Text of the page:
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Swedish Wall Shelf


Swedish Wall Shelf

By Dave Munkittrick

Here’s a charming shelf that’s small enough to fit on any wall and can be built in an afternoon. It makes a great gift and it’s easy to make a bunch all at once. While the design is based on a 19th-century Swedish-American clock shelf, its use today is limited only by your imagination. Kitchen spice shelf, photo display shelf, knickknack shelf—it’s great for just about anything, except maybe encyclopedias!

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Trace the outline of your template onto the wood. Take advantage of grain patterns around knots that follow the shape of your piece.

Click on any image to view a larger version.

Cut out the pieces on the scroll saw. For tight inside corners like this use what’s called a “zero-radius” turn. Here’s how to do it: Cut all the way into the corner, then rotate the piece around the blade by letting the teeth slowly nibble away as you complete the turn. If you’ve never done a zeroradius turn before you can always make relief cuts into the corners to give your blade more room.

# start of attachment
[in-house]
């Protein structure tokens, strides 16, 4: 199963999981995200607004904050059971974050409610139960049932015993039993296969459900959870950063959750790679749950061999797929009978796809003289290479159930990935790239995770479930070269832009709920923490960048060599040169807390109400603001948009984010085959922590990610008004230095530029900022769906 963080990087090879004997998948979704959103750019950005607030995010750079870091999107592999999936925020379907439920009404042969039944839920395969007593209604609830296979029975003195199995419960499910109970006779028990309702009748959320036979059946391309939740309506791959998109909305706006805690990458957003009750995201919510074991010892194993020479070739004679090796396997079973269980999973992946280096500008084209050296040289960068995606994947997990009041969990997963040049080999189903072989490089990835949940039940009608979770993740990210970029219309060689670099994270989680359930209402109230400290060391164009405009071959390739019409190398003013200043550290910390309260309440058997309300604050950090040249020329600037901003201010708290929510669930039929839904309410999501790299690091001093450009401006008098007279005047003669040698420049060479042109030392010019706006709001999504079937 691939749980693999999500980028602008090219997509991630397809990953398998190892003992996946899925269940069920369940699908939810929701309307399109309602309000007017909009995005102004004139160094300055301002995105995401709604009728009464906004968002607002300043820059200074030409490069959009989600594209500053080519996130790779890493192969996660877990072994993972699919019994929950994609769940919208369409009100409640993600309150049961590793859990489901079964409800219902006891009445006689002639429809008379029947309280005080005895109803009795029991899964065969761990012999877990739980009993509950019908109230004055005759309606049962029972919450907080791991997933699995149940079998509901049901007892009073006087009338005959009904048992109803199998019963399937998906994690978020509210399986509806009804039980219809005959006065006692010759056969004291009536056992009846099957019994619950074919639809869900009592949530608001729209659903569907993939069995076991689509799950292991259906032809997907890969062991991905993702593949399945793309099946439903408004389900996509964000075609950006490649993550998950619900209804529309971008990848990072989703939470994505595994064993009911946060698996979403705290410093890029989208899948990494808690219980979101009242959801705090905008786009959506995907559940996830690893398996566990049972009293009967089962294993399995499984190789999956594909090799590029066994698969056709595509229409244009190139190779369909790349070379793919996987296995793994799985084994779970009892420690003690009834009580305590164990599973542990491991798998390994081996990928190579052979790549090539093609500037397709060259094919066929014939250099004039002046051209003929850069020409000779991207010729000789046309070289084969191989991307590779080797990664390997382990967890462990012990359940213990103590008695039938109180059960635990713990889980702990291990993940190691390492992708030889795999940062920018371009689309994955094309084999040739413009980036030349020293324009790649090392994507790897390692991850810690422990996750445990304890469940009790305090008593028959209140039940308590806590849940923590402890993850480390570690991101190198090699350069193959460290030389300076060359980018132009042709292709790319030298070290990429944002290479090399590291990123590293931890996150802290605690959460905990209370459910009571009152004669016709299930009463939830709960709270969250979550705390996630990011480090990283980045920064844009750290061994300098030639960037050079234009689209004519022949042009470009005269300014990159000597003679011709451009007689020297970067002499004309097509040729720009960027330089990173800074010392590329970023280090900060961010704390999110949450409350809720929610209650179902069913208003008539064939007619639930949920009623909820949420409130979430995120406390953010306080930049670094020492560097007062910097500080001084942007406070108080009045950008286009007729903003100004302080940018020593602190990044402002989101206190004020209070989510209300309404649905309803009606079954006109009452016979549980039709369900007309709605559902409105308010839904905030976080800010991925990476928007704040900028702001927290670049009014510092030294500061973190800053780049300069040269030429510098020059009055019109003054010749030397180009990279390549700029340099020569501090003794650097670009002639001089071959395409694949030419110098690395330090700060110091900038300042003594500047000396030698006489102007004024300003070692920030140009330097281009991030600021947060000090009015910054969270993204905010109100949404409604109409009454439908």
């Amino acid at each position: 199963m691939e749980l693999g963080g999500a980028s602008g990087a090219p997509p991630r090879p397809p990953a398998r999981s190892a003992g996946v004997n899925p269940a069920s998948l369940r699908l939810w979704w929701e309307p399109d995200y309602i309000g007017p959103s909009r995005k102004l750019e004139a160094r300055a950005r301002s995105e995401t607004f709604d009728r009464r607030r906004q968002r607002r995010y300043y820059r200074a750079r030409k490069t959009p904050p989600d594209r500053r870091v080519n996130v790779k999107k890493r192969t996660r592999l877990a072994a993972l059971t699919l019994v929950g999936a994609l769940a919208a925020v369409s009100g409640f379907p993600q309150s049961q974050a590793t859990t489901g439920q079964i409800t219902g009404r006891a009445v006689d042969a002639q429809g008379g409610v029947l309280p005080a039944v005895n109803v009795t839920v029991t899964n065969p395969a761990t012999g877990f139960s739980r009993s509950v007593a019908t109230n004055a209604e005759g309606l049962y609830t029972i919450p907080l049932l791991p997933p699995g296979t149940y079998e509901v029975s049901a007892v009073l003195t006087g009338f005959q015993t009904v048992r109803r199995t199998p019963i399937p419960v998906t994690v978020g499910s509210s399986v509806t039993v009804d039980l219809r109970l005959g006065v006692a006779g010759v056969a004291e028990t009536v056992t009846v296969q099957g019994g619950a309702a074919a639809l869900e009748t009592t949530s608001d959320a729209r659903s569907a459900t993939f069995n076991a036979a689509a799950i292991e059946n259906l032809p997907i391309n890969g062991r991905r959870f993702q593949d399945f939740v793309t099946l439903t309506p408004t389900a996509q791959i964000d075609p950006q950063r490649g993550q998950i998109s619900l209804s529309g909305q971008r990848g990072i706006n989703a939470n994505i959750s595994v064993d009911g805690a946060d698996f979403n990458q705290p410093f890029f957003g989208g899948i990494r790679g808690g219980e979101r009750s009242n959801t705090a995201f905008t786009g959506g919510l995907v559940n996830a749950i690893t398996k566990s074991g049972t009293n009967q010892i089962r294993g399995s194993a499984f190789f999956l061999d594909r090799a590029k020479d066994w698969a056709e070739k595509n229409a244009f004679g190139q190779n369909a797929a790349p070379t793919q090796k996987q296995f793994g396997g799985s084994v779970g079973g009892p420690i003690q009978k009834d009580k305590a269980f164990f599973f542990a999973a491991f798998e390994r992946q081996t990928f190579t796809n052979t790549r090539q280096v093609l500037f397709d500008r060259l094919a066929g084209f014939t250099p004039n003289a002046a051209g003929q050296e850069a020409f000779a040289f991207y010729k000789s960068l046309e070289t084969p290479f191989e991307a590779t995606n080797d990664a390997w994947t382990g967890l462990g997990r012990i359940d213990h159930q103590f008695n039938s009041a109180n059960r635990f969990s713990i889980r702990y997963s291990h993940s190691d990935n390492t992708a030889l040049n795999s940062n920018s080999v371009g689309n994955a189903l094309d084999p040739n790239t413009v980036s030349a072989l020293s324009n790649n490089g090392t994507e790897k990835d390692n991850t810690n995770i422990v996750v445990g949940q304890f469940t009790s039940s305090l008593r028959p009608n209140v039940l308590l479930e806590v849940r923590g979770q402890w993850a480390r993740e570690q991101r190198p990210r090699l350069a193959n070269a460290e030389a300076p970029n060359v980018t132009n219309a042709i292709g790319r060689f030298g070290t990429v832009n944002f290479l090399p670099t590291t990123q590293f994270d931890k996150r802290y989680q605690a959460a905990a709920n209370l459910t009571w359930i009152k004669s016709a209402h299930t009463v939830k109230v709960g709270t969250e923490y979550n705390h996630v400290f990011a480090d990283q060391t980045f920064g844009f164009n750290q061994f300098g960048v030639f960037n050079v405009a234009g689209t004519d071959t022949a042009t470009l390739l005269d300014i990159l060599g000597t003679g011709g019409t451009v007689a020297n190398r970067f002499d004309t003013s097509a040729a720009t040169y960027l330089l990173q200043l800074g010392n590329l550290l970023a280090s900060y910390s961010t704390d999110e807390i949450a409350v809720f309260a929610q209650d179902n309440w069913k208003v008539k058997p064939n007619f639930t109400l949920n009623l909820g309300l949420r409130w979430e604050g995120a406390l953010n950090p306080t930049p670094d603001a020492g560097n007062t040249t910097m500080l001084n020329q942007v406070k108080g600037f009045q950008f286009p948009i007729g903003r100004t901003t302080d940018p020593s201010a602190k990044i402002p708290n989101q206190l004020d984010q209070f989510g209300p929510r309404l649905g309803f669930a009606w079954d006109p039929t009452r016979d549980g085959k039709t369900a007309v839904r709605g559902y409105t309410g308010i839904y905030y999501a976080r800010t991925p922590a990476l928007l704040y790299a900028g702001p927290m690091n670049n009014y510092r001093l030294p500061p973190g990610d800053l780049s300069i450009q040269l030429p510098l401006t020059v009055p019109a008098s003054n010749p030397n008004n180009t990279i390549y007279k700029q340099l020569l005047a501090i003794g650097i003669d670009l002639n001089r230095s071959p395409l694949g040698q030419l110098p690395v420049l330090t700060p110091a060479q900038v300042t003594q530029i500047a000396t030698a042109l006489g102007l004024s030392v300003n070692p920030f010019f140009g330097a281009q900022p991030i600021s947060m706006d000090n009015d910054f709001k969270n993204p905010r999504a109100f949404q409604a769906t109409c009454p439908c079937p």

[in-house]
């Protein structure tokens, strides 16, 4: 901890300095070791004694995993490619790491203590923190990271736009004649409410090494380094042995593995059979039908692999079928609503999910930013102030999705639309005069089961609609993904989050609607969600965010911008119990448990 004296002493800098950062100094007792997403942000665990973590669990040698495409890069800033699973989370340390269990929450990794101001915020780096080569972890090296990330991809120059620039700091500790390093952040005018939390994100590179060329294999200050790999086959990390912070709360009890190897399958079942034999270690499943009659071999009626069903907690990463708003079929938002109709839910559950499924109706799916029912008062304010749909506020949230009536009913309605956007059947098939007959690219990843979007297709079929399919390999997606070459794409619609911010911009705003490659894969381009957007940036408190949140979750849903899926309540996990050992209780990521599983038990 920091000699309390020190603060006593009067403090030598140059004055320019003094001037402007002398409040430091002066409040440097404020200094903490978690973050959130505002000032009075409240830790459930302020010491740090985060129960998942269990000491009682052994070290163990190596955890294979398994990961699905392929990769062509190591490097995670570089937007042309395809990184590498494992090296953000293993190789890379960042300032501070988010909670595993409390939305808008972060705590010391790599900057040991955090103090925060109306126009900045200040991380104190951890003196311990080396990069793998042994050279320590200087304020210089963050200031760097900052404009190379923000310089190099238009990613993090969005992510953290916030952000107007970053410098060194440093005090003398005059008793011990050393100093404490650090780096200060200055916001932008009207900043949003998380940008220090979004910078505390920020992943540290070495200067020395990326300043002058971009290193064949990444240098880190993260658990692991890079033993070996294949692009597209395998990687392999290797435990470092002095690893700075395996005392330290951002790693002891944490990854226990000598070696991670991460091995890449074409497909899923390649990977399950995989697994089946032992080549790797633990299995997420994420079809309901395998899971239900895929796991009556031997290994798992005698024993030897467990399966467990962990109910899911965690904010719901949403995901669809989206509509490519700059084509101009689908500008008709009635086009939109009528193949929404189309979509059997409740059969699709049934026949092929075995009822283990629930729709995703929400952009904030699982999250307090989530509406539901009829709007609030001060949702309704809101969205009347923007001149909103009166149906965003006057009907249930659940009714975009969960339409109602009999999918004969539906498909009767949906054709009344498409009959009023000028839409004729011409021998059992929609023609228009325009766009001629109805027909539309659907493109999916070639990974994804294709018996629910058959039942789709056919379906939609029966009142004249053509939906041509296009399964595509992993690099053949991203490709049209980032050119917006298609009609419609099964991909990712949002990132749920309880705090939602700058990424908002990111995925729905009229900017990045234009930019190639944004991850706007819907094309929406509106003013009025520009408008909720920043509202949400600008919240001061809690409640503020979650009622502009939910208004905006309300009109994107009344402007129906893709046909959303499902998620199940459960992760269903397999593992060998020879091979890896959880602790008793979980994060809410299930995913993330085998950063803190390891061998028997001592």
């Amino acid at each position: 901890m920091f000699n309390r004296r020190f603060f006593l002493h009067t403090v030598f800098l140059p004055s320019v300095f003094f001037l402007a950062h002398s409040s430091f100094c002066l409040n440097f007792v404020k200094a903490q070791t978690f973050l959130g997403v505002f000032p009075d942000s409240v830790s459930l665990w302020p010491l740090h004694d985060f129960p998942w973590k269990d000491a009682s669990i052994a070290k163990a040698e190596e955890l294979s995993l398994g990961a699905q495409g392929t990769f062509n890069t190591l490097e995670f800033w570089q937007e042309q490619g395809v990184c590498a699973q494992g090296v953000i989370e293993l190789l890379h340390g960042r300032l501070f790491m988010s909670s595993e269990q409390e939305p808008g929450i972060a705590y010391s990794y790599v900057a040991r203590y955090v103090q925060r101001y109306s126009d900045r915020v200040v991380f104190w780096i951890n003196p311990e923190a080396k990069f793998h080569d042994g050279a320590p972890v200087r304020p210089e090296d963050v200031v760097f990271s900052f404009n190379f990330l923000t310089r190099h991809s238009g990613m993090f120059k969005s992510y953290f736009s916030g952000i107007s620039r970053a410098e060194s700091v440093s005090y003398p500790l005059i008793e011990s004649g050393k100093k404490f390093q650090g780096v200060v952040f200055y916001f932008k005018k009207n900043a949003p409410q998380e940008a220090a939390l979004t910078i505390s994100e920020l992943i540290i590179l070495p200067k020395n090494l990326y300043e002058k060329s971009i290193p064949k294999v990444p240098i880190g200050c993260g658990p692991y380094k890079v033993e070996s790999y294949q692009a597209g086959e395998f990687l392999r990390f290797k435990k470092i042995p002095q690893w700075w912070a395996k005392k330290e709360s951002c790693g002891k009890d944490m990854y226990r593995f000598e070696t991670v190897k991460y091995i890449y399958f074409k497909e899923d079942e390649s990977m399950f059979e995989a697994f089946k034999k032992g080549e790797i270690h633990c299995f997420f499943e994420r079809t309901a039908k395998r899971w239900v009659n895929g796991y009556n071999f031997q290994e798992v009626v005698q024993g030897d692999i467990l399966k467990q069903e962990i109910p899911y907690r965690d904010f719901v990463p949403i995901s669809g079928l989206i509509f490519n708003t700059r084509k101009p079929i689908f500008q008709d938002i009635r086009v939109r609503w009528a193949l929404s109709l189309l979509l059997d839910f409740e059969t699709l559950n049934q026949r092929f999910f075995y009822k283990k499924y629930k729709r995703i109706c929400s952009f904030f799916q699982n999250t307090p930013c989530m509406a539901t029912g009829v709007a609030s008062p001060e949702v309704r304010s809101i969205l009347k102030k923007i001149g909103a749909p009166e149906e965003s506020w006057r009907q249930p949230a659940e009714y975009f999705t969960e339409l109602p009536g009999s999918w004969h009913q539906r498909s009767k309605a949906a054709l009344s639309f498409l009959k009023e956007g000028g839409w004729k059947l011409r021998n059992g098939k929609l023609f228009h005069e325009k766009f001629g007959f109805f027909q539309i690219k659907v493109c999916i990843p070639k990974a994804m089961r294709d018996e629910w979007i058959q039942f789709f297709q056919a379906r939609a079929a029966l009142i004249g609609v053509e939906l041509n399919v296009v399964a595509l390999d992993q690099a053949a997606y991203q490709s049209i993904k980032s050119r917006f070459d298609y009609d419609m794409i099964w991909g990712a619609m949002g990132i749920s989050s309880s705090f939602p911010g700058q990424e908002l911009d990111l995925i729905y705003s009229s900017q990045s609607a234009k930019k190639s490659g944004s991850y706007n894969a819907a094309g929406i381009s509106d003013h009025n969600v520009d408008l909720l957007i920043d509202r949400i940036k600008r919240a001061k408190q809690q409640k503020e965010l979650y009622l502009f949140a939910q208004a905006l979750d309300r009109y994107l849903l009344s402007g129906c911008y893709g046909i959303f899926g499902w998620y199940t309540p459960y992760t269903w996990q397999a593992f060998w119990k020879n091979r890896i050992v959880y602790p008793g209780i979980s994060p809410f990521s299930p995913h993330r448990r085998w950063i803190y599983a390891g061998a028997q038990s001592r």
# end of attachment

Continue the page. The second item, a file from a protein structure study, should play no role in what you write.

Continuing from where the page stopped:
Outline the shelf brackets onto the back of the wall panel. This will show you exactly where to drill the pilot holes for the screws.

Drill and countersink pilot holes through the back panel and into the shelf brackets. Use a second clamp to hold the assembly onto your workbench. Use a square to help guide your drill and place the holes where the brackets are widest.

Nail the top to the brackets with 3d finish nails. Use a small hammer and tap (don’t drive) the nail into the bracket. Use a nail set to countersink the nail heads.

Clamp the valance onto the underside of the top with spring clamps. Use a thin bead of glue to minimize squeeze out. A damp cloth can be used to wipe away any excess glue before it sets.

This story previously appeared in American Woodworker February 2000, Issue #78.